Leaders inspire others to be better versions of themselves. They inspire evolution in the perception of the follower. An evolution that comes with picking up new traits or habits, and leaving behind ones that are no longer needed.
Increasing focus, concentration and work ethic are some to name a few. Inspiring change is the end goal. Not only do leaders prove by example, but they are able to redefine for the follower their perspective about the world. This article on Forbes.com discusses a few qualities of leaders. Below, I outline how these leaders inspire action.
However, there is one gigantic barrier to overcome when taking on a leadership role. That barrier is either incentivizing or motivating. Neither of these are handouts.
There is no key to the door, only a method to go about to learn how to pick the lock. It is the goal of a leader is to inspire action. But that action has to have an internal locus of control.
The person looking up to the leader must want it for themselves, be able to do it by themselves, and be able to repeat the results by themselves. If those effects come true, the leader has truly become a leader.
The leader must inspire the follower to be motivated themselves for otherwise, the moment the leader leaves, the motivation does as well.
A personal trainer can be a great leader. Helping a client lose 30 lbs. would be fantastic. Once the training sessions are up, and a few months go by, if the client gained the weight back, at what point was the trainer actually an effective leader? At what point is it not to asses the leaders’ skills, but the ability to motivate the client to change?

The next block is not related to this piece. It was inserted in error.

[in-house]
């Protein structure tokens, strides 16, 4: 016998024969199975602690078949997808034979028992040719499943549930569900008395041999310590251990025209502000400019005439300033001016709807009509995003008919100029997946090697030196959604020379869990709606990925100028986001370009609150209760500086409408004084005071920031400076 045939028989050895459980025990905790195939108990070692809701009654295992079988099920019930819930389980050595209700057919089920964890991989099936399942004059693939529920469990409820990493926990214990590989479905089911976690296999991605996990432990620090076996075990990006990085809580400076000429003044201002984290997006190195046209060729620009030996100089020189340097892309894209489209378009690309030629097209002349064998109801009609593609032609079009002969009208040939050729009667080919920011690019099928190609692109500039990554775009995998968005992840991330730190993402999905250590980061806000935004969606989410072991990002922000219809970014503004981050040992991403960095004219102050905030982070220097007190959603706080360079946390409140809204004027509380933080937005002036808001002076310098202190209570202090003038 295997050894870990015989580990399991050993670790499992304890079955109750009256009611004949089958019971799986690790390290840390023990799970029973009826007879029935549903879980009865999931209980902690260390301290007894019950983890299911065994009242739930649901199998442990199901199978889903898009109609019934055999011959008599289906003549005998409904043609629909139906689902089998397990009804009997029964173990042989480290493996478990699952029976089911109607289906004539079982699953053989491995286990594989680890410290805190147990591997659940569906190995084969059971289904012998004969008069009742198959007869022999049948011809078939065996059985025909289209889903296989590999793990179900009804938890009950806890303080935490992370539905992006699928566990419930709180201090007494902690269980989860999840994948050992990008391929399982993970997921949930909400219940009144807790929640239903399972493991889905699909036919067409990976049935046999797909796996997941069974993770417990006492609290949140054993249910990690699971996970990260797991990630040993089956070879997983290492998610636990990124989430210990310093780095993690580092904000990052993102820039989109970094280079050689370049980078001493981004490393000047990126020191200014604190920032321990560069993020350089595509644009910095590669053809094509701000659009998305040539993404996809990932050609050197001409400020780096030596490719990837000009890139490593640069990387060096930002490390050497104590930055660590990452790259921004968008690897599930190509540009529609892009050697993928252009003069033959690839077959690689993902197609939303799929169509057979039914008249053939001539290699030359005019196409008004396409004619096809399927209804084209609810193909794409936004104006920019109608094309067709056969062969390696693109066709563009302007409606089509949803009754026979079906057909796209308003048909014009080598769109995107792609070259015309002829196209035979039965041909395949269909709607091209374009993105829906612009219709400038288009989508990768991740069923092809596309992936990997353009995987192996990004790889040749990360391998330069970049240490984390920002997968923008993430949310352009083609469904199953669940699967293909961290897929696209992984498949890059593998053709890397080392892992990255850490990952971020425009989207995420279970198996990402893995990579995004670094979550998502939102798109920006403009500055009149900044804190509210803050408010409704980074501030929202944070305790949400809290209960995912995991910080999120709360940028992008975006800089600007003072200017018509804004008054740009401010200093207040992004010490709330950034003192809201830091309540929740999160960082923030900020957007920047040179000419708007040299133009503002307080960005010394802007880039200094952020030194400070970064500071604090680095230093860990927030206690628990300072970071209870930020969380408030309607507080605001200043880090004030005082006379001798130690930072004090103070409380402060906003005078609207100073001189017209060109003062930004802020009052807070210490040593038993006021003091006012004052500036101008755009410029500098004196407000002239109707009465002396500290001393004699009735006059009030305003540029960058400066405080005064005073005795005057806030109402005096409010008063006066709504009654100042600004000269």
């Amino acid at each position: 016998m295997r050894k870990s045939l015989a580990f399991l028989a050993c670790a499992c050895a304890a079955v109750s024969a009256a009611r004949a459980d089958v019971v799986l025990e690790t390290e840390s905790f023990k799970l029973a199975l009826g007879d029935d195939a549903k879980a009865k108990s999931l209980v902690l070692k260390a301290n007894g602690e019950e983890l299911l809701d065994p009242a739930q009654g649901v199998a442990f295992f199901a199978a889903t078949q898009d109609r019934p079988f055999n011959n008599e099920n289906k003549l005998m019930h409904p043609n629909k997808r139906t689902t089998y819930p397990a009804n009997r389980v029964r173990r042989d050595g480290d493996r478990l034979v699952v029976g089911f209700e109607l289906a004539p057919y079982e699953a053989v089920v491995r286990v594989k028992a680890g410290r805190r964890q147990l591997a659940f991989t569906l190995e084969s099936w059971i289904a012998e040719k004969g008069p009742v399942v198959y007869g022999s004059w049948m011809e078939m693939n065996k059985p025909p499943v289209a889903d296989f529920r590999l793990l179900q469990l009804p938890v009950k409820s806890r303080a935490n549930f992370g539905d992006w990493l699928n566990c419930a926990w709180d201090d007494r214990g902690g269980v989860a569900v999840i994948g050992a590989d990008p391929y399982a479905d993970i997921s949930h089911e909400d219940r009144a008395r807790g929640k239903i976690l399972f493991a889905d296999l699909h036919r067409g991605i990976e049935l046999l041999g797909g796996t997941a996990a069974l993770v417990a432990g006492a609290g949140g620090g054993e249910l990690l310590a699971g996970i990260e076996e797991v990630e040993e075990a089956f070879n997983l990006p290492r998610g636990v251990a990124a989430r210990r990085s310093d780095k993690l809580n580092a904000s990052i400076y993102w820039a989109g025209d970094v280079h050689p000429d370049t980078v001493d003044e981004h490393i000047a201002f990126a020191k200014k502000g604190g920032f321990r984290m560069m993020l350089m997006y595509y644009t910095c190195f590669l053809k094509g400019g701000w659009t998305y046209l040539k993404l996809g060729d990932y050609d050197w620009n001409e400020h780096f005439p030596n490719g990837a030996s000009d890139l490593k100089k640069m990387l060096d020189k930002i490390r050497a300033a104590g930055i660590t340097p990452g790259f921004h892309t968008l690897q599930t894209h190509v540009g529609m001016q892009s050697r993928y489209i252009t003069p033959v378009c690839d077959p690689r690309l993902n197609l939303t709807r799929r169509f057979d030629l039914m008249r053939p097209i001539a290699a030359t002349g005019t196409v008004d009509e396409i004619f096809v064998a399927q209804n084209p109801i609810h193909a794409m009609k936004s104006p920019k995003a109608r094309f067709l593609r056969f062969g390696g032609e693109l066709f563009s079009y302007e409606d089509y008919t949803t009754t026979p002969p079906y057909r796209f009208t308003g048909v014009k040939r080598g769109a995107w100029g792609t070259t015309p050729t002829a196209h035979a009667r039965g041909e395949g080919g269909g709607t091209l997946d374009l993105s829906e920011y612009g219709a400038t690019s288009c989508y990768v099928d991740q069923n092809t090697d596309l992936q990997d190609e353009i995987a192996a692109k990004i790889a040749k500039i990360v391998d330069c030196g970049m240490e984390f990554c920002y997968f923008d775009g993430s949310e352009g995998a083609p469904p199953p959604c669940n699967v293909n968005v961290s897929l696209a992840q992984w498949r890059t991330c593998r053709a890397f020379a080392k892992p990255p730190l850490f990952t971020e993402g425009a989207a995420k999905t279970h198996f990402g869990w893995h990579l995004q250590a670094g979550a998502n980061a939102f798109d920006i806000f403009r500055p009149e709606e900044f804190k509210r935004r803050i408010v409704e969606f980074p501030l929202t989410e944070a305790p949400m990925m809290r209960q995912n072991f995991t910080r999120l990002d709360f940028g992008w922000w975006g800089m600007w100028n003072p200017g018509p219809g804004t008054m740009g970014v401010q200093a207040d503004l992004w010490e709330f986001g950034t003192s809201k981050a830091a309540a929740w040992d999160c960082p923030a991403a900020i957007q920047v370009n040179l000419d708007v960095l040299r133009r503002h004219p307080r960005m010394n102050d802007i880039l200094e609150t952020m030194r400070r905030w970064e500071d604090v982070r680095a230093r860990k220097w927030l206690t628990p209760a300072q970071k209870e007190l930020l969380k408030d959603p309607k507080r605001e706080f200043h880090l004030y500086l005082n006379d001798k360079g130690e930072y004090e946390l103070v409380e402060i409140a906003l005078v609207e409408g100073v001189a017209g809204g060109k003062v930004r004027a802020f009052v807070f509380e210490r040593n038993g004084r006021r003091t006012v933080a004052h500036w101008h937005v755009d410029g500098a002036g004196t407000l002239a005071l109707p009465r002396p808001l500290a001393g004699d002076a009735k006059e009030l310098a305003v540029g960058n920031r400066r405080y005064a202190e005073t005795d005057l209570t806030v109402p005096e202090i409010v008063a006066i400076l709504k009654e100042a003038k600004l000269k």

Where is the line drawn between a poor leader and an unwilling follower? Can a great leader truly inspire anyone to be internally motivated, or is it a combination of unknown forces collaborating to storm up change inside an individual?
A leader cannot give out motivation, they must inspire it within, otherwise it is ineffective. Often in the work environment, money is seen as a great motivator.
However, more often than not, praise from a coworker or superior is valued higher in the worker’s mind. The idea that they can be praised for their work is motivational beyond monetary value because it is intangible. Teaching the intangible, a.k.a praise, recognition, connection is what inspires and motivates.
These traits define a great leader. Steve Jobs inspired millions of people to challenge the status quo, be a rebel, and change the system.
The empire that he began is a motivator for many young entrepreneurs, creators and artists today. Without his ability to inspire action, whether it be to buy a computer from Apple, or more generally, pursue your rebellious dreams, Steve Jobs was a true leader.
What are your thoughts about leaders?
Who in your life is a great leader that inspired action and thus change?
Tell me your story, I would love to hear it.
Until we meet again!
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Sean Fargo is the Founder of Mindfulness Exercises, a former Buddhist monk of 2 years, a trainer for the mindfulness program born at Google, an Integral Coach from New Ventures West, and an international mindfulness teacher trainer. He can be reached at [email protected]
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